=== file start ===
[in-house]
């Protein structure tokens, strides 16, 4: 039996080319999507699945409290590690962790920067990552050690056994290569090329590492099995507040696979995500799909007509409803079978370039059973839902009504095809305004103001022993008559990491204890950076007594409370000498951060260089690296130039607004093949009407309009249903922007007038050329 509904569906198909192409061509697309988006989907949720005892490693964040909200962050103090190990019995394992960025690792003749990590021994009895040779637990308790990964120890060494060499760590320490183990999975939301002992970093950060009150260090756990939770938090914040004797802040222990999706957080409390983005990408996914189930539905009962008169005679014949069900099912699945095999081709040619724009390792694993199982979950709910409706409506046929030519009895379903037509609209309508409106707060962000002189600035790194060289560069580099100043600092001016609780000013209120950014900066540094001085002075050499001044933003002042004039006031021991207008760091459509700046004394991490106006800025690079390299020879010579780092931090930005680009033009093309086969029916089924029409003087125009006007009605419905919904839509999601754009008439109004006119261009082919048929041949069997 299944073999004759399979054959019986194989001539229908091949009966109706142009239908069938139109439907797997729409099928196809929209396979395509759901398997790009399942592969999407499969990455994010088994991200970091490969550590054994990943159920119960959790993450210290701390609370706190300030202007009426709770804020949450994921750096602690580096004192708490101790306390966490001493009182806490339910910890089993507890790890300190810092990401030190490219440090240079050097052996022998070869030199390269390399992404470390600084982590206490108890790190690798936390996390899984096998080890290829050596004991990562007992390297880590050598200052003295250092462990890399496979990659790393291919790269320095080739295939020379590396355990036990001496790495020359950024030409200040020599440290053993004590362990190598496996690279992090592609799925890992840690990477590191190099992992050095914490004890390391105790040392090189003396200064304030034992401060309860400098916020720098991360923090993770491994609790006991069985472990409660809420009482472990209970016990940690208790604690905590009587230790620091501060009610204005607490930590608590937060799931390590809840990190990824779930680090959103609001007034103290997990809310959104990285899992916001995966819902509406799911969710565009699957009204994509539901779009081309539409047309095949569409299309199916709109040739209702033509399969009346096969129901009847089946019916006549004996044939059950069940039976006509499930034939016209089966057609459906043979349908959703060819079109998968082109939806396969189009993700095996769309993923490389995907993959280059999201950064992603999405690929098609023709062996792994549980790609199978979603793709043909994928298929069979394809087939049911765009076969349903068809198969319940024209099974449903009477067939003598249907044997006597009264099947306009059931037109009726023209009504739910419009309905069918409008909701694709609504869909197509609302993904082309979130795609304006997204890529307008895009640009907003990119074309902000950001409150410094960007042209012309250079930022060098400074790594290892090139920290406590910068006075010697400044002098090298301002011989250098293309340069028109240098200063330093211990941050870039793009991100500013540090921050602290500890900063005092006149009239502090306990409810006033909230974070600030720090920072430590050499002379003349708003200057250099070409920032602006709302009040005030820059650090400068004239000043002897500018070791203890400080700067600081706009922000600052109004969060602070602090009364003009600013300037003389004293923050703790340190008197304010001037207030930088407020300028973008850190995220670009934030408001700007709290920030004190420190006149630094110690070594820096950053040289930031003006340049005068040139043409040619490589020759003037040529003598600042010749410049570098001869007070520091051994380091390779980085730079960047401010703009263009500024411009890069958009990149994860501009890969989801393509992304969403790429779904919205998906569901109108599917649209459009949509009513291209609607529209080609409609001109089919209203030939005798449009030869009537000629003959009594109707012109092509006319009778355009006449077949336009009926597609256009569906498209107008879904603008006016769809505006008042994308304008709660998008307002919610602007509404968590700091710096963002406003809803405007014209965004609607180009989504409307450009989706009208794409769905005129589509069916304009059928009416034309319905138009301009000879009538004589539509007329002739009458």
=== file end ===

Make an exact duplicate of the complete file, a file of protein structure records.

[in-house]
């Protein structure tokens, strides 16, 4: 039996080319999507699945409290590690962790920067990552050690056994290569090329590492099995507040696979995500799909007509409803079978370039059973839902009504095809305004103001022993008559990491204890950076007594409370000498951060260089690296130039607004093949009407309009249903922007007038050329 509904569906198909192409061509697309988006989907949720005892490693964040909200962050103090190990019995394992960025690792003749990590021994009895040779637990308790990964120890060494060499760590320490183990999975939301002992970093950060009150260090756990939770938090914040004797802040222990999706957080409390983005990408996914189930539905009962008169005679014949069900099912699945095999081709040619724009390792694993199982979950709910409706409506046929030519009895379903037509609209309508409106707060962000002189600035790194060289560069580099100043600092001016609780000013209120950014900066540094001085002075050499001044933003002042004039006031021991207008760091459509700046004394991490106006800025690079390299020879010579780092931090930005680009033009093309086969029916089924029409003087125009006007009605419905919904839509999601754009008439109004006119261009082919048929041949069997 299944073999004759399979054959019986194989001539229908091949009966109706142009239908069938139109439907797997729409099928196809929209396979395509759901398997790009399942592969999407499969990455994010088994991200970091490969550590054994990943159920119960959790993450210290701390609370706190300030202007009426709770804020949450994921750096602690580096004192708490101790306390966490001493009182806490339910910890089993507890790890300190810092990401030190490219440090240079050097052996022998070869030199390269390399992404470390600084982590206490108890790190690798936390996390899984096998080890290829050596004991990562007992390297880590050598200052003295250092462990890399496979990659790393291919790269320095080739295939020379590396355990036990001496790495020359950024030409200040020599440290053993004590362990190598496996690279992090592609799925890992840690990477590191190099992992050095914490004890390391105790040392090189003396200064304030034992401060309860400098916020720098991360923090993770491994609790006991069985472990409660809420009482472990209970016990940690208790604690905590009587230790620091501060009610204005607490930590608590937060799931390590809840990190990824779930680090959103609001007034103290997990809310959104990285899992916001995966819902509406799911969710565009699957009204994509539901779009081309539409047309095949569409299309199916709109040739209702033509399969009346096969129901009847089946019916006549004996044939059950069940039976006509499930034939016209089966057609459906043979349908959703060819079109998968082109939806396969189009993700095996769309993923490389995907993959280059999201950064992603999405690929098609023709062996792994549980790609199978979603793709043909994928298929069979394809087939049911765009076969349903068809198969319940024209099974449903009477067939003598249907044997006597009264099947306009059931037109009726023209009504739910419009309905069918409008909701694709609504869909197509609302993904082309979130795609304006997204890529307008895009640009907003990119074309902000950001409150410094960007042209012309250079930022060098400074790594290892090139920290406590910068006075010697400044002098090298301002011989250098293309340069028109240098200063330093211990941050870039793009991100500013540090921050602290500890900063005092006149009239502090306990409810006033909230974070600030720090920072430590050499002379003349708003200057250099070409920032602006709302009040005030820059650090400068004239000043002897500018070791203890400080700067600081706009922000600052109004969060602070602090009364003009600013300037003389004293923050703790340190008197304010001037207030930088407020300028973008850190995220670009934030408001700007709290920030004190420190006149630094110690070594820096950053040289930031003006340049005068040139043409040619490589020759003037040529003598600042010749410049570098001869007070520091051994380091390779980085730079960047401010703009263009500024411009890069958009990149994860501009890969989801393509992304969403790429779904919205998906569901109108599917649209459009949509009513291209609607529209080609409609001109089919209203030939005798449009030869009537000629003959009594109707012109092509006319009778355009006449077949336009009926597609256009569906498209107008879904603008006016769809505006008042994308304008709660998008307002919610602007509404968590700091710096963002406003809803405007014209965004609607180009989504409307450009989706009208794409769905005129589509069916304009059928009416034309319905138009301009000879009538004589539509007329002739009458």